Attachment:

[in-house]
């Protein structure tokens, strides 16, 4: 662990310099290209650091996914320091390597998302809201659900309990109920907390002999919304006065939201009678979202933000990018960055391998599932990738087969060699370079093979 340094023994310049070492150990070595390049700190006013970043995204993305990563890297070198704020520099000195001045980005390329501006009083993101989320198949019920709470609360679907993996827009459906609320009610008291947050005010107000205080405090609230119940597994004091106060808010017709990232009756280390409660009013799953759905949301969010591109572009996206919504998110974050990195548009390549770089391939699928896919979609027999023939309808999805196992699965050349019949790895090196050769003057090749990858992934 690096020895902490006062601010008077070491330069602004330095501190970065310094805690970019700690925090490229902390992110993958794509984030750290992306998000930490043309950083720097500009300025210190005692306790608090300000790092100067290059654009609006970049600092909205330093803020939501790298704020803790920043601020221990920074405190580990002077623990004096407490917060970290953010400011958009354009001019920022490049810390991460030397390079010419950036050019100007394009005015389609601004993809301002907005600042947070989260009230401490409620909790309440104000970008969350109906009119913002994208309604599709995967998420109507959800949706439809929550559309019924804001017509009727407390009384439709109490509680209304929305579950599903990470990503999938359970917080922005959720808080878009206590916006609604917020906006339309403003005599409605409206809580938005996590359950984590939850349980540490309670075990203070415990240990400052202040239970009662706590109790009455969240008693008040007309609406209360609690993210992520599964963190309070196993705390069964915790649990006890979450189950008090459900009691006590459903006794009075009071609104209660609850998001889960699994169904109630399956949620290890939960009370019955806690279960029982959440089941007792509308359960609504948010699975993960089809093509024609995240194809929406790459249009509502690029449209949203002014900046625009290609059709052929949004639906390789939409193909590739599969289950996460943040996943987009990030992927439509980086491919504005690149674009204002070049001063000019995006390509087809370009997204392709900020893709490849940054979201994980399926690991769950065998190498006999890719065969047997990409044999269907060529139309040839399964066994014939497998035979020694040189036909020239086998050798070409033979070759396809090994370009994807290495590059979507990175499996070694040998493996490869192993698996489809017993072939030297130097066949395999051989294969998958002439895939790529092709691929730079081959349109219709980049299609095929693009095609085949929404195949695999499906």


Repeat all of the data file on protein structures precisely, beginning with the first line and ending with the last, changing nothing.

[in-house]
């Protein structure tokens, strides 16, 4: 662990310099290209650091996914320091390597998302809201659900309990109920907390002999919304006065939201009678979202933000990018960055391998599932990738087969060699370079093979 340094023994310049070492150990070595390049700190006013970043995204993305990563890297070198704020520099000195001045980005390329501006009083993101989320198949019920709470609360679907993996827009459906609320009610008291947050005010107000205080405090609230119940597994004091106060808010017709990232009756280390409660009013799953759905949301969010591109572009996206919504998110974050990195548009390549770089391939699928896919979609027999023939309808999805196992699965050349019949790895090196050769003057090749990858992934 690096020895902490006062601010008077070491330069602004330095501190970065310094805690970019700690925090490229902390992110993958794509984030750290992306998000930490043309950083720097500009300025210190005692306790608090300000790092100067290059654009609006970049600092909205330093803020939501790298704020803790920043601020221990920074405190580990002077623990004096407490917060970290953010400011958009354009001019920022490049810390991460030397390079010419950036050019100007394009005015389609601004993809301002907005600042947070989260009230401490409620909790309440104000970008969350109906009119913002994208309604599709995967998420109507959800949706439809929550559309019924804001017509009727407390009384439709109490509680209304929305579950599903990470990503999938359970917080922005959720808080878009206590916006609604917020906006339309403003005599409605409206809580938005996590359950984590939850349980540490309670075990203070415990240990400052202040239970009662706590109790009455969240008693008040007309609406209360609690993210992520599964963190309070196993705390069964915790649990006890979450189950008090459900009691006590459903006794009075009071609104209660609850998001889960699994169904109630399956949620290890939960009370019955806690279960029982959440089941007792509308359960609504948010699975993960089809093509024609995240194809929406790459249009509502690029449209949203002014900046625009290609059709052929949004639906390789939409193909590739599969289950996460943040996943987009990030992927439509980086491919504005690149674009204002070049001063000019995006390509087809370009997204392709900020893709490849940054979201994980399926690991769950065998190498006999890719065969047997990409044999269907060529139309040839399964066994014939497998035979020694040189036909020239086998050798070409033979070759396809090994370009994807290495590059979507990175499996070694040998493996490869192993698996489809017993072939030297130097066949395999051989294969998958002439895939790529092709691929730079081959349109219709980049299609095929693009095609085949929404195949695999499906």